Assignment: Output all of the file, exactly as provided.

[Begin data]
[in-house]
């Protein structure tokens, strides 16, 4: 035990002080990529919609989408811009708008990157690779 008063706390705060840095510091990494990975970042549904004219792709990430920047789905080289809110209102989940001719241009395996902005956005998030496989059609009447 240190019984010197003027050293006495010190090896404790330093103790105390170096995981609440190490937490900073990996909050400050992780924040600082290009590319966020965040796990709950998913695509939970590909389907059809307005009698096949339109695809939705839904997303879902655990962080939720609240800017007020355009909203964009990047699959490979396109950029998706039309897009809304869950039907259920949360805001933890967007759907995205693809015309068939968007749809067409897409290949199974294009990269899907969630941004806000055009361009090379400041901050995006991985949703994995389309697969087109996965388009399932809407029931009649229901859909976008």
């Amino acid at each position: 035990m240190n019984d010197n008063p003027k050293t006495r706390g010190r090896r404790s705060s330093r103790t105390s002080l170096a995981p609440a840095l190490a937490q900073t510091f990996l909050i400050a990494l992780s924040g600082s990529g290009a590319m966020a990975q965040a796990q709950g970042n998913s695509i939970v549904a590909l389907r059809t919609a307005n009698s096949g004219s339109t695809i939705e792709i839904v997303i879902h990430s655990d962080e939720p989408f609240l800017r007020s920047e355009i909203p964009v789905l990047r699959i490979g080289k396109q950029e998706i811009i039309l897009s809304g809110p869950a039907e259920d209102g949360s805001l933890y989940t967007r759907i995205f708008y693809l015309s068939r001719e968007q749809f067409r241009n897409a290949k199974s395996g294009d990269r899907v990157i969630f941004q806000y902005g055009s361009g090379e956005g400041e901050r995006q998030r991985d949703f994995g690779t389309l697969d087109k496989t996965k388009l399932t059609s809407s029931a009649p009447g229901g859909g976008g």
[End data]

[in-house]
């Protein structure tokens, strides 16, 4: 035990002080990529919609989408811009708008990157690779 008063706390705060840095510091990494990975970042549904004219792709990430920047789905080289809110209102989940001719241009395996902005956005998030496989059609009447 240190019984010197003027050293006495010190090896404790330093103790105390170096995981609440190490937490900073990996909050400050992780924040600082290009590319966020965040796990709950998913695509939970590909389907059809307005009698096949339109695809939705839904997303879902655990962080939720609240800017007020355009909203964009990047699959490979396109950029998706039309897009809304869950039907259920949360805001933890967007759907995205693809015309068939968007749809067409897409290949199974294009990269899907969630941004806000055009361009090379400041901050995006991985949703994995389309697969087109996965388009399932809407029931009649229901859909976008």
């Amino acid at each position: 035990m240190n019984d010197n008063p003027k050293t006495r706390g010190r090896r404790s705060s330093r103790t105390s002080l170096a995981p609440a840095l190490a937490q900073t510091f990996l909050i400050a990494l992780s924040g600082s990529g290009a590319m966020a990975q965040a796990q709950g970042n998913s695509i939970v549904a590909l389907r059809t919609a307005n009698s096949g004219s339109t695809i939705e792709i839904v997303i879902h990430s655990d962080e939720p989408f609240l800017r007020s920047e355009i909203p964009v789905l990047r699959i490979g080289k396109q950029e998706i811009i039309l897009s809304g809110p869950a039907e259920d209102g949360s805001l933890y989940t967007r759907i995205f708008y693809l015309s068939r001719e968007q749809f067409r241009n897409a290949k199974s395996g294009d990269r899907v990157i969630f941004q806000y902005g055009s361009g090379e956005g400041e901050r995006q998030r991985d949703f994995g690779t389309l697969d087109k496989t996965k388009l399932t059609s809407s029931a009649p009447g229901g859909g976008g």